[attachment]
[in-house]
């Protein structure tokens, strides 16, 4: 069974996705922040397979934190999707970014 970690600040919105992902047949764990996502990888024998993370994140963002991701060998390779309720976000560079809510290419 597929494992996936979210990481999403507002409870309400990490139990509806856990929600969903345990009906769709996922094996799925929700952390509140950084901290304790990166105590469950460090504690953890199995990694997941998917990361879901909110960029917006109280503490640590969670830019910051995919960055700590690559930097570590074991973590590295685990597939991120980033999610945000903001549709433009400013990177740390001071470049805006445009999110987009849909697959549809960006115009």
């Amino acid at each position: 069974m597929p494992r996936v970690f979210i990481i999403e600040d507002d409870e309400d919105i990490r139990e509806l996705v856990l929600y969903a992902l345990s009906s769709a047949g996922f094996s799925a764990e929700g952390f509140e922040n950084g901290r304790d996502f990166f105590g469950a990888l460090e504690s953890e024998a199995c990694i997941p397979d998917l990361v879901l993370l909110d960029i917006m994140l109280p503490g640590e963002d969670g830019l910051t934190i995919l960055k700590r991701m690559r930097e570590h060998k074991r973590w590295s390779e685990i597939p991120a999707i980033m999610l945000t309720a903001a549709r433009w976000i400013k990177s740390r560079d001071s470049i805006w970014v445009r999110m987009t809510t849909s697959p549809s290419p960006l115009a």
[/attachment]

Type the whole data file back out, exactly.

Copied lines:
[in-house]
């Protein structure tokens, strides 16, 4: 069974996705922040397979934190999707970014 970690600040919105992902047949764990996502990888024998993370994140963002991701060998390779309720976000560079809510290419 597929494992996936979210990481999403507002409870309400990490139990509806856990929600969903345990009906769709996922094996799925929700952390509140950084901290304790990166105590469950460090504690953890199995990694997941998917990361879901909110960029917006109280503490640590969670830019910051995919960055700590690559930097570590074991973590590295685990597939991120980033999610945000903001549709433009400013990177740390001071470049805006445009999110987009849909697959549809960006115009």
């Amino acid at each position: 069974m597929p494992r996936v970690f979210i990481i999403e600040d507002d409870e309400d919105i990490r139990e509806l996705v856990l929600y969903a992902l345990s009906s769709a047949g996922f094996s799925a764990e929700g952390f509140e922040n950084g901290r304790d996502f990166f105590g469950a990888l460090e504690s953890e024998a199995c990694i997941p397979d998917l990361v879901l993370l909110d960029i917006m994140l109280p503490g640590e963002d969670g830019l910051t934190i995919l960055k700590r991701m690559r930097e570590h060998k074991r973590w590295s390779e685990i597939p991120a999707i980033m999610l945000t309720a903001a549709r433009w976000i400013k990177s740390r560079d001071s470049i805006w970014v445009r999110m987009t809510t849909s697959p549809s290419p960006l115009a």